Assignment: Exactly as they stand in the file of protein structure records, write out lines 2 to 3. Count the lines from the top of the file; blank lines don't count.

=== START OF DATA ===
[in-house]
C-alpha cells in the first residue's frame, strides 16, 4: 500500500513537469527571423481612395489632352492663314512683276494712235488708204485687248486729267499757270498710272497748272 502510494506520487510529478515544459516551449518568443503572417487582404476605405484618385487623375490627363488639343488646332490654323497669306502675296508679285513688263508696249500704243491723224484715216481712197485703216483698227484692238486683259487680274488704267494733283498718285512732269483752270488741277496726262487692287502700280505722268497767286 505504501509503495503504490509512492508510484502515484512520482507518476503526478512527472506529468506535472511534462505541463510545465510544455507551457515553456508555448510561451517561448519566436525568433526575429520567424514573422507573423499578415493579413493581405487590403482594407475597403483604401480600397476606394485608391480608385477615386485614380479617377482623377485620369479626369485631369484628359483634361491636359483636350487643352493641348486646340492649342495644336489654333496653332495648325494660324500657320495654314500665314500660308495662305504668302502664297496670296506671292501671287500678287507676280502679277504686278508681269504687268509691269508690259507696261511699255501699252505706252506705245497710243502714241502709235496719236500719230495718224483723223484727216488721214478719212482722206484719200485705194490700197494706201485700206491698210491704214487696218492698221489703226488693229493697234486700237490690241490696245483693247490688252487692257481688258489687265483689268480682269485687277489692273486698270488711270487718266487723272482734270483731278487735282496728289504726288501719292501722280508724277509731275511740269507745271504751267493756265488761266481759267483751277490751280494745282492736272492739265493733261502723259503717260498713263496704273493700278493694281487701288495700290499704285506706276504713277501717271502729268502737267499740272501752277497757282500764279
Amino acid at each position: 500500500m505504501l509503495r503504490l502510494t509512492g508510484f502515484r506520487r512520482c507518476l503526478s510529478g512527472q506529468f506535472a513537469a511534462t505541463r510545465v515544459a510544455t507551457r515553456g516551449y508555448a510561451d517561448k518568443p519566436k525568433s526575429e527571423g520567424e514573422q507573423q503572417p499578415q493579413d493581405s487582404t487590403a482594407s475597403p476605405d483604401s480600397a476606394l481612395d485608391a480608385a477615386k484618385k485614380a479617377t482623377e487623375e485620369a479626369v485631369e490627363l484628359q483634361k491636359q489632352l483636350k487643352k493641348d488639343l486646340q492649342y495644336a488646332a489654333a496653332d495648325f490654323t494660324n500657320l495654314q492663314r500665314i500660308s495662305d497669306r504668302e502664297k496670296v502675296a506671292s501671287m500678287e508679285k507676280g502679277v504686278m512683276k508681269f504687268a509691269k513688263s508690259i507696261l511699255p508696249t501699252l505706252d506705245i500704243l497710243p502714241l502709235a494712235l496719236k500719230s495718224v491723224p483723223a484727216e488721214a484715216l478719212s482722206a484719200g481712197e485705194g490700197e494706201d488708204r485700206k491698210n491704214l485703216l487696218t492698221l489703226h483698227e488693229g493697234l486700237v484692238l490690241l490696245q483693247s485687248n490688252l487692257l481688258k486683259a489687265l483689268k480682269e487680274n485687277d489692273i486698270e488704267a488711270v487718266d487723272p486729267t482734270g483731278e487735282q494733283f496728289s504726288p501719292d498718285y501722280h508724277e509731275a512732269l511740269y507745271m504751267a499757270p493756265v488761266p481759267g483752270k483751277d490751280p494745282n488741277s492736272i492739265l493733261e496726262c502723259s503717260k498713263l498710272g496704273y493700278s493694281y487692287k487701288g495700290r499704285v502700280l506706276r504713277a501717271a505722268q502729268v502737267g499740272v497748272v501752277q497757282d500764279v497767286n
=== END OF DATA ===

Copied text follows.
C-alpha cells in the first residue's frame, strides 16, 4: 500500500513537469527571423481612395489632352492663314512683276494712235488708204485687248486729267499757270498710272497748272 502510494506520487510529478515544459516551449518568443503572417487582404476605405484618385487623375490627363488639343488646332490654323497669306502675296508679285513688263508696249500704243491723224484715216481712197485703216483698227484692238486683259487680274488704267494733283498718285512732269483752270488741277496726262487692287502700280505722268497767286 505504501509503495503504490509512492508510484502515484512520482507518476503526478512527472506529468506535472511534462505541463510545465510544455507551457515553456508555448510561451517561448519566436525568433526575429520567424514573422507573423499578415493579413493581405487590403482594407475597403483604401480600397476606394485608391480608385477615386485614380479617377482623377485620369479626369485631369484628359483634361491636359483636350487643352493641348486646340492649342495644336489654333496653332495648325494660324500657320495654314500665314500660308495662305504668302502664297496670296506671292501671287500678287507676280502679277504686278508681269504687268509691269508690259507696261511699255501699252505706252506705245497710243502714241502709235496719236500719230495718224483723223484727216488721214478719212482722206484719200485705194490700197494706201485700206491698210491704214487696218492698221489703226488693229493697234486700237490690241490696245483693247490688252487692257481688258489687265483689268480682269485687277489692273486698270488711270487718266487723272482734270483731278487735282496728289504726288501719292501722280508724277509731275511740269507745271504751267493756265488761266481759267483751277490751280494745282492736272492739265493733261502723259503717260498713263496704273493700278493694281487701288495700290499704285506706276504713277501717271502729268502737267499740272501752277497757282500764279
Amino acid at each position: 500500500m505504501l509503495r503504490l502510494t509512492g508510484f502515484r506520487r512520482c507518476l503526478s510529478g512527472q506529468f506535472a513537469a511534462t505541463r510545465v515544459a510544455t507551457r515553456g516551449y508555448a510561451d517561448k518568443p519566436k525568433s526575429e527571423g520567424e514573422q507573423q503572417p499578415q493579413d493581405s487582404t487590403a482594407s475597403p476605405d483604401s480600397a476606394l481612395d485608391a480608385a477615386k484618385k485614380a479617377t482623377e487623375e485620369a479626369v485631369e490627363l484628359q483634361k491636359q489632352l483636350k487643352k493641348d488639343l486646340q492649342y495644336a488646332a489654333a496653332d495648325f490654323t494660324n500657320l495654314q492663314r500665314i500660308s495662305d497669306r504668302e502664297k496670296v502675296a506671292s501671287m500678287e508679285k507676280g502679277v504686278m512683276k508681269f504687268a509691269k513688263s508690259i507696261l511699255p508696249t501699252l505706252d506705245i500704243l497710243p502714241l502709235a494712235l496719236k500719230s495718224v491723224p483723223a484727216e488721214a484715216l478719212s482722206a484719200g481712197e485705194g490700197e494706201d488708204r485700206k491698210n491704214l485703216l487696218t492698221l489703226h483698227e488693229g493697234l486700237v484692238l490690241l490696245q483693247s485687248n490688252l487692257l481688258k486683259a489687265l483689268k480682269e487680274n485687277d489692273i486698270e488704267a488711270v487718266d487723272p486729267t482734270g483731278e487735282q494733283f496728289s504726288p501719292d498718285y501722280h508724277e509731275a512732269l511740269y507745271m504751267a499757270p493756265v488761266p481759267g483752270k483751277d490751280p494745282n488741277s492736272i492739265l493733261e496726262c502723259s503717260k498713263l498710272g496704273y493700278s493694281y487692287k487701288g495700290r499704285v502700280l506706276r504713277a501717271a505722268q502729268v502737267g499740272v497748272v501752277q497757282d500764279v497767286n